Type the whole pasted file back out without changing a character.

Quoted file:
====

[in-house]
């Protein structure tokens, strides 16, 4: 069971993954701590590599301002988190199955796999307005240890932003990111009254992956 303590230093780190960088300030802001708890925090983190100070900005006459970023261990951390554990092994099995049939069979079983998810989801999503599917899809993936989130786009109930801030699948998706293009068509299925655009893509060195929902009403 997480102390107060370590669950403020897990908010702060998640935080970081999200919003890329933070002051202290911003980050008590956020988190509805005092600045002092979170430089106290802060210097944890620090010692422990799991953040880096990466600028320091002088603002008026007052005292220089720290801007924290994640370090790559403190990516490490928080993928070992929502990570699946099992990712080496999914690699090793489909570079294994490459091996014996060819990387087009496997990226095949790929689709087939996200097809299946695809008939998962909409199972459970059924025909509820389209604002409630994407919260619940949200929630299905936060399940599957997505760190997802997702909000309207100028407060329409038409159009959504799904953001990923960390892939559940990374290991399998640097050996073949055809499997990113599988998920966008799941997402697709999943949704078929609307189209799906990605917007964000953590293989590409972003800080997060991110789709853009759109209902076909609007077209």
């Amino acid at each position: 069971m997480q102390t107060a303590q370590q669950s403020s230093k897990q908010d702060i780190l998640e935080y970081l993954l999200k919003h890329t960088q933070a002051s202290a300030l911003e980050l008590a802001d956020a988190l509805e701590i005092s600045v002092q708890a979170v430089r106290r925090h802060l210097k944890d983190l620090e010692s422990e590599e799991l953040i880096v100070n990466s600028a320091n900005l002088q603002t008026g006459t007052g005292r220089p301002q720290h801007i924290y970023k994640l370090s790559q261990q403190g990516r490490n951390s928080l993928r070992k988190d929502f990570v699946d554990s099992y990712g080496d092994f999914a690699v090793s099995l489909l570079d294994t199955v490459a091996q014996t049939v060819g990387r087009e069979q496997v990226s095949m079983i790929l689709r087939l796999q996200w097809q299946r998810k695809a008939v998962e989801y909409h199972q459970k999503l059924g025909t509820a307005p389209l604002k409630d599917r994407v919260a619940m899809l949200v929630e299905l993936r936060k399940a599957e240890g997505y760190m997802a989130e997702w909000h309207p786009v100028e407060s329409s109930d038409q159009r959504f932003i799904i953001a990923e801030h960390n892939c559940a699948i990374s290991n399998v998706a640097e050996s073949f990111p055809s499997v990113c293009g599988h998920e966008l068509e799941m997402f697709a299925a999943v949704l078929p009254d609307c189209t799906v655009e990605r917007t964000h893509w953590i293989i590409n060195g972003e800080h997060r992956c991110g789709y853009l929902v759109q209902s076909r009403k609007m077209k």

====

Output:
[in-house]
């Protein structure tokens, strides 16, 4: 069971993954701590590599301002988190199955796999307005240890932003990111009254992956 303590230093780190960088300030802001708890925090983190100070900005006459970023261990951390554990092994099995049939069979079983998810989801999503599917899809993936989130786009109930801030699948998706293009068509299925655009893509060195929902009403 997480102390107060370590669950403020897990908010702060998640935080970081999200919003890329933070002051202290911003980050008590956020988190509805005092600045002092979170430089106290802060210097944890620090010692422990799991953040880096990466600028320091002088603002008026007052005292220089720290801007924290994640370090790559403190990516490490928080993928070992929502990570699946099992990712080496999914690699090793489909570079294994490459091996014996060819990387087009496997990226095949790929689709087939996200097809299946695809008939998962909409199972459970059924025909509820389209604002409630994407919260619940949200929630299905936060399940599957997505760190997802997702909000309207100028407060329409038409159009959504799904953001990923960390892939559940990374290991399998640097050996073949055809499997990113599988998920966008799941997402697709999943949704078929609307189209799906990605917007964000953590293989590409972003800080997060991110789709853009759109209902076909609007077209």
């Amino acid at each position: 069971m997480q102390t107060a303590q370590q669950s403020s230093k897990q908010d702060i780190l998640e935080y970081l993954l999200k919003h890329t960088q933070a002051s202290a300030l911003e980050l008590a802001d956020a988190l509805e701590i005092s600045v002092q708890a979170v430089r106290r925090h802060l210097k944890d983190l620090e010692s422990e590599e799991l953040i880096v100070n990466s600028a320091n900005l002088q603002t008026g006459t007052g005292r220089p301002q720290h801007i924290y970023k994640l370090s790559q261990q403190g990516r490490n951390s928080l993928r070992k988190d929502f990570v699946d554990s099992y990712g080496d092994f999914a690699v090793s099995l489909l570079d294994t199955v490459a091996q014996t049939v060819g990387r087009e069979q496997v990226s095949m079983i790929l689709r087939l796999q996200w097809q299946r998810k695809a008939v998962e989801y909409h199972q459970k999503l059924g025909t509820a307005p389209l604002k409630d599917r994407v919260a619940m899809l949200v929630e299905l993936r936060k399940a599957e240890g997505y760190m997802a989130e997702w909000h309207p786009v100028e407060s329409s109930d038409q159009r959504f932003i799904i953001a990923e801030h960390n892939c559940a699948i990374s290991n399998v998706a640097e050996s073949f990111p055809s499997v990113c293009g599988h998920e966008l068509e799941m997402f697709a299925a999943v949704l078929p009254d609307c189209t799906v655009e990605r917007t964000h893509w953590i293989i590409n060195g972003e800080h997060r992956c991110g789709y853009l929902v759109q209902s076909r009403k609007m077209k």